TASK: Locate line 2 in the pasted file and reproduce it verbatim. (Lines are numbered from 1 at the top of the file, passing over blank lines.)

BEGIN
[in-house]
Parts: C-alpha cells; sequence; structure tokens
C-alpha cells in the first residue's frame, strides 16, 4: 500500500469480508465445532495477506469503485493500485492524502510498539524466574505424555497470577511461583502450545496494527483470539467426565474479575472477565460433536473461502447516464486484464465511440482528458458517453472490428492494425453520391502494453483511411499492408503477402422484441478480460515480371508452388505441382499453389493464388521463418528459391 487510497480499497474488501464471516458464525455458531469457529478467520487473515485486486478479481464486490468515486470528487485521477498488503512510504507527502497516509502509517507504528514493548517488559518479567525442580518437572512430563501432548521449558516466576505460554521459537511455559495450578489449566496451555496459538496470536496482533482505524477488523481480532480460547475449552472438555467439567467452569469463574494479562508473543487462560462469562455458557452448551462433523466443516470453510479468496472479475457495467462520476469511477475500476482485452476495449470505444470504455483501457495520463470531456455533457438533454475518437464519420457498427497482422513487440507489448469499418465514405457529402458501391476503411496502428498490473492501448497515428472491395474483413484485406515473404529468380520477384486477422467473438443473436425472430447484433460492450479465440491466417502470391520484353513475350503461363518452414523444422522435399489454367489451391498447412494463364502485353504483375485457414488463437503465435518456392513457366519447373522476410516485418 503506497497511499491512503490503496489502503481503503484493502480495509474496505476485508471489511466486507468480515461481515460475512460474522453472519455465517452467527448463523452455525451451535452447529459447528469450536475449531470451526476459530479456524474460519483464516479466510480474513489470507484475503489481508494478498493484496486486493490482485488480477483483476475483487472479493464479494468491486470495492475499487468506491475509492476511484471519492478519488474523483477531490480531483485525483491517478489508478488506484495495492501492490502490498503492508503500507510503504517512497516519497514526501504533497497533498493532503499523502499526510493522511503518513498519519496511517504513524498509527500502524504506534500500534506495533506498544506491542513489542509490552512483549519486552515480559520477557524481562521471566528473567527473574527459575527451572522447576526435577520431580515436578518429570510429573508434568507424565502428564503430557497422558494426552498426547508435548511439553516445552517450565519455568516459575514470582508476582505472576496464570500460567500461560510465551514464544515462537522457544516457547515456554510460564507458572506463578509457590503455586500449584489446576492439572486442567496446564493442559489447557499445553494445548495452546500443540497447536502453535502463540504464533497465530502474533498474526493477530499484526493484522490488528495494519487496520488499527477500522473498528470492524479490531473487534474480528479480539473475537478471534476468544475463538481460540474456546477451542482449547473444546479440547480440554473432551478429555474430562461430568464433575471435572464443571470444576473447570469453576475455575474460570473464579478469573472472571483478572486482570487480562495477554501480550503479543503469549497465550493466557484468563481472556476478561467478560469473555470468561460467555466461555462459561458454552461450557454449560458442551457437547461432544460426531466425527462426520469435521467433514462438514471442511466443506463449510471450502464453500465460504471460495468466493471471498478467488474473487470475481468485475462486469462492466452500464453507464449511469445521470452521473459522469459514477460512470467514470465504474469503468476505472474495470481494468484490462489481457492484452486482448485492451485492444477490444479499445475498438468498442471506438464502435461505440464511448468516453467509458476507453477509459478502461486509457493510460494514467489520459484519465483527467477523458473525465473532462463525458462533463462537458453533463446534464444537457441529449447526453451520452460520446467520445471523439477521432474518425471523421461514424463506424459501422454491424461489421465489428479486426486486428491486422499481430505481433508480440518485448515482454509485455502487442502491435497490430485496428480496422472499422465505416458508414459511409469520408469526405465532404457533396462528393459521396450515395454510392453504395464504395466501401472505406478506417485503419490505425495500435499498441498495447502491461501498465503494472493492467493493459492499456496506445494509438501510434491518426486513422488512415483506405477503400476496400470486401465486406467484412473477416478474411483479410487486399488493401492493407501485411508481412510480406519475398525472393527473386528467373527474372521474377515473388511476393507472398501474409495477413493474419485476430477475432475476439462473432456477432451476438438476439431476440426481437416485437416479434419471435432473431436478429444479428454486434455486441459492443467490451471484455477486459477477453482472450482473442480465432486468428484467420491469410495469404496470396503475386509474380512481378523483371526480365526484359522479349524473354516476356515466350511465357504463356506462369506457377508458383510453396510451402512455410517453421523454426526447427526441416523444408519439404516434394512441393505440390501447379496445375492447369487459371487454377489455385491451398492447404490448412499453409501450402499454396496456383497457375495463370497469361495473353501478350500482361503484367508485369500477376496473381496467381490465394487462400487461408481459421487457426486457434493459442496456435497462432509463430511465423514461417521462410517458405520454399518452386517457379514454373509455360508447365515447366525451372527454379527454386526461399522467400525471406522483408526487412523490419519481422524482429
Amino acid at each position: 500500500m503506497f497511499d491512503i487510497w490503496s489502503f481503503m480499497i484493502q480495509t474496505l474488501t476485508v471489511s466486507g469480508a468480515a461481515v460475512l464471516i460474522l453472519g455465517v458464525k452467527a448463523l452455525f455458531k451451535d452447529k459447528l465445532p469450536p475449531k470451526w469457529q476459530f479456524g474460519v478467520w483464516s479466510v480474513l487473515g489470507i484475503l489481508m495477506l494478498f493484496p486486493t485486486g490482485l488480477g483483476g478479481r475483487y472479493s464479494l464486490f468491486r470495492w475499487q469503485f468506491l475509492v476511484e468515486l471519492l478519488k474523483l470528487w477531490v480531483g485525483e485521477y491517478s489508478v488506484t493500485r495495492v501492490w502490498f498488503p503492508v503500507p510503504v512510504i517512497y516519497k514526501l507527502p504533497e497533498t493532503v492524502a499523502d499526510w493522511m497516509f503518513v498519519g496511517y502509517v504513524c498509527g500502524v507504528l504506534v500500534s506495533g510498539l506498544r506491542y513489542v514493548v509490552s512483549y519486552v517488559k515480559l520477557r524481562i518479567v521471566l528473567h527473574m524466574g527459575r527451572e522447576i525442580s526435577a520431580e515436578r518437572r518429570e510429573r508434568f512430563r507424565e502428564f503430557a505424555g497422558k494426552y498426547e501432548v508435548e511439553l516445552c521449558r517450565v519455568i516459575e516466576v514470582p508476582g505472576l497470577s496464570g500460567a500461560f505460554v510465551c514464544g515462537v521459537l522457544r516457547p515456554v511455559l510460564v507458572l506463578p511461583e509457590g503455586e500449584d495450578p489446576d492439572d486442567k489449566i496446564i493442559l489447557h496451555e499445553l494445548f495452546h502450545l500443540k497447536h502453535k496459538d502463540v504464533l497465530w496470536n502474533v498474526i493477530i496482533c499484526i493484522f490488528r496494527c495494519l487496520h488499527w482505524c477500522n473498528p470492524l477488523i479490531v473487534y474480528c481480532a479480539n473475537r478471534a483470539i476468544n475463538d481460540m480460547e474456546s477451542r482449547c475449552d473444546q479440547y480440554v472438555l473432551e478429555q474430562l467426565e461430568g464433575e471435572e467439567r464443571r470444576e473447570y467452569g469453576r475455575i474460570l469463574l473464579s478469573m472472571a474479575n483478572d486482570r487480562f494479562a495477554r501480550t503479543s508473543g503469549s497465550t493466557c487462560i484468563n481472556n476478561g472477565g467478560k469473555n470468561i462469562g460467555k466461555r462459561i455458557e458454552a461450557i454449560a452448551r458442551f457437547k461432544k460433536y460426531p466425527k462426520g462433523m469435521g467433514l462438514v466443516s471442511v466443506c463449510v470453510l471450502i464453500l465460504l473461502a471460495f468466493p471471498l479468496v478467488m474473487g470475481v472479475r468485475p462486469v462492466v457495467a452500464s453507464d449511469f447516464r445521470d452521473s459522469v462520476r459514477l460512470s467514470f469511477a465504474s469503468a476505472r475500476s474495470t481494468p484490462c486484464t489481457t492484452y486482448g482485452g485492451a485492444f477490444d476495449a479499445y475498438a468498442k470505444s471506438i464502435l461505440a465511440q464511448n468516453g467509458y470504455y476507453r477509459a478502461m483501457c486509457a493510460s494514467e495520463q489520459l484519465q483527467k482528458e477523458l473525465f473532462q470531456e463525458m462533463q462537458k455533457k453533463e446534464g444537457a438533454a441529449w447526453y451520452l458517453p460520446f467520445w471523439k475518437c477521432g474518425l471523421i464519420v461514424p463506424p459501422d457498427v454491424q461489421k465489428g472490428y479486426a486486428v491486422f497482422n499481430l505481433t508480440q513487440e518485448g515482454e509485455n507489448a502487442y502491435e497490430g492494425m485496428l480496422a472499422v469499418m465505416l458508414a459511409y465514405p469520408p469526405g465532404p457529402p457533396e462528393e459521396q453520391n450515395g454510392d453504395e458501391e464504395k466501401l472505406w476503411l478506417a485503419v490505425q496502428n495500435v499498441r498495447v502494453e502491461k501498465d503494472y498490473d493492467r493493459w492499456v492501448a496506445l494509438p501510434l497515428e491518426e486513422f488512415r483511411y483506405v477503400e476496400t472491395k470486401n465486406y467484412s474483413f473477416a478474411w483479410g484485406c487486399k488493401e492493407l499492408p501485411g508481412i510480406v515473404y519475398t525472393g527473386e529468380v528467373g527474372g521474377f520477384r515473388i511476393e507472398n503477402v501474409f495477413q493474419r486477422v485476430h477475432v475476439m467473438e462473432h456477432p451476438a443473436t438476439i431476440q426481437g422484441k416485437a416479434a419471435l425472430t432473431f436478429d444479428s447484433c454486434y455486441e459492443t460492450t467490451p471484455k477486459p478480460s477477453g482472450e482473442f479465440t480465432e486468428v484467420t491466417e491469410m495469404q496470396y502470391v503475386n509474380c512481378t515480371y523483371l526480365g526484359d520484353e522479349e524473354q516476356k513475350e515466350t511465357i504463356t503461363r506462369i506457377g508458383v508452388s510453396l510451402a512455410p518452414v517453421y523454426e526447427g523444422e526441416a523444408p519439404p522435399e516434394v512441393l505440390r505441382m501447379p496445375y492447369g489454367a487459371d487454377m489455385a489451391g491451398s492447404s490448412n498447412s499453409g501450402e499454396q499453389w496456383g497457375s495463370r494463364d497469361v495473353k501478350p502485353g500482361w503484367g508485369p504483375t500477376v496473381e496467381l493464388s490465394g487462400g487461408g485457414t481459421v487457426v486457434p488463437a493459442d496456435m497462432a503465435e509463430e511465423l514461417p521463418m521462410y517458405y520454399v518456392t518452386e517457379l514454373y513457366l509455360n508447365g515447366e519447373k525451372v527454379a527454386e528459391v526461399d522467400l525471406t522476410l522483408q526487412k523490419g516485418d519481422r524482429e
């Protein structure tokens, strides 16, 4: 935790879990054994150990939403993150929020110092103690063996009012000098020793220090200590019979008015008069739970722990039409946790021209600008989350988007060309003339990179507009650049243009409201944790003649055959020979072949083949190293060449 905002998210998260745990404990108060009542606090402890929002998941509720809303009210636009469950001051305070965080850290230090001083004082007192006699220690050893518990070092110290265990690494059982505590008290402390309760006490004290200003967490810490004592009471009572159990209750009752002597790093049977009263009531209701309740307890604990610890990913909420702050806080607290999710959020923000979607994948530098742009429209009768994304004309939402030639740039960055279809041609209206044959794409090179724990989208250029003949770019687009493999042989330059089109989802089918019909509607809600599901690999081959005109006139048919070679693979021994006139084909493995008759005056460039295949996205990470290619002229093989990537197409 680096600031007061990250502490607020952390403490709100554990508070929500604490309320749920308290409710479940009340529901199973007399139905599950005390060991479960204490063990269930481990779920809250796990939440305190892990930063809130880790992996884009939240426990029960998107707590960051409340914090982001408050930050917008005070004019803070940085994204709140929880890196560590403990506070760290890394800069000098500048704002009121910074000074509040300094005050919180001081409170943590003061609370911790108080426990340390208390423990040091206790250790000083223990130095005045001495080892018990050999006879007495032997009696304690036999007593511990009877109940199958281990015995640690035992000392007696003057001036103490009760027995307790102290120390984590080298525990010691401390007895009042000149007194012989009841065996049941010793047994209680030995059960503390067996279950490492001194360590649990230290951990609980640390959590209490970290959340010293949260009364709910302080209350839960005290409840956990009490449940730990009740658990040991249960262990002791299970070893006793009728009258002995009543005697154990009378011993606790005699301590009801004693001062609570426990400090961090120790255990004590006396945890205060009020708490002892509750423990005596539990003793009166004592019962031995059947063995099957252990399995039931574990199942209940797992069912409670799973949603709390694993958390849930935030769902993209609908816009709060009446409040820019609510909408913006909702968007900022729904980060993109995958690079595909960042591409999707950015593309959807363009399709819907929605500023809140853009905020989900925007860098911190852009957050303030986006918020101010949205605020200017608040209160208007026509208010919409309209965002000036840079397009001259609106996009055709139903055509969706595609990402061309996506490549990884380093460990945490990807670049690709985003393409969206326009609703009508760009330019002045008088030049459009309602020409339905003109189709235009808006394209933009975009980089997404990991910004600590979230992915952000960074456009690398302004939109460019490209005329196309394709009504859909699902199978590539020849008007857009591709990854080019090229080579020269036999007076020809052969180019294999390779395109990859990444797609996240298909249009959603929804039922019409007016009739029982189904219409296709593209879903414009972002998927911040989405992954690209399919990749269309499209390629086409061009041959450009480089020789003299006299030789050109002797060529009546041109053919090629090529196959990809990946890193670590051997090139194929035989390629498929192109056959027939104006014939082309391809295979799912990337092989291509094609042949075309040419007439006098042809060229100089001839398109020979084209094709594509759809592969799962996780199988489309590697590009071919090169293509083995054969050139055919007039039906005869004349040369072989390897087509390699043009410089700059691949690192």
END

Parts: C-alpha cells; sequence; structure tokens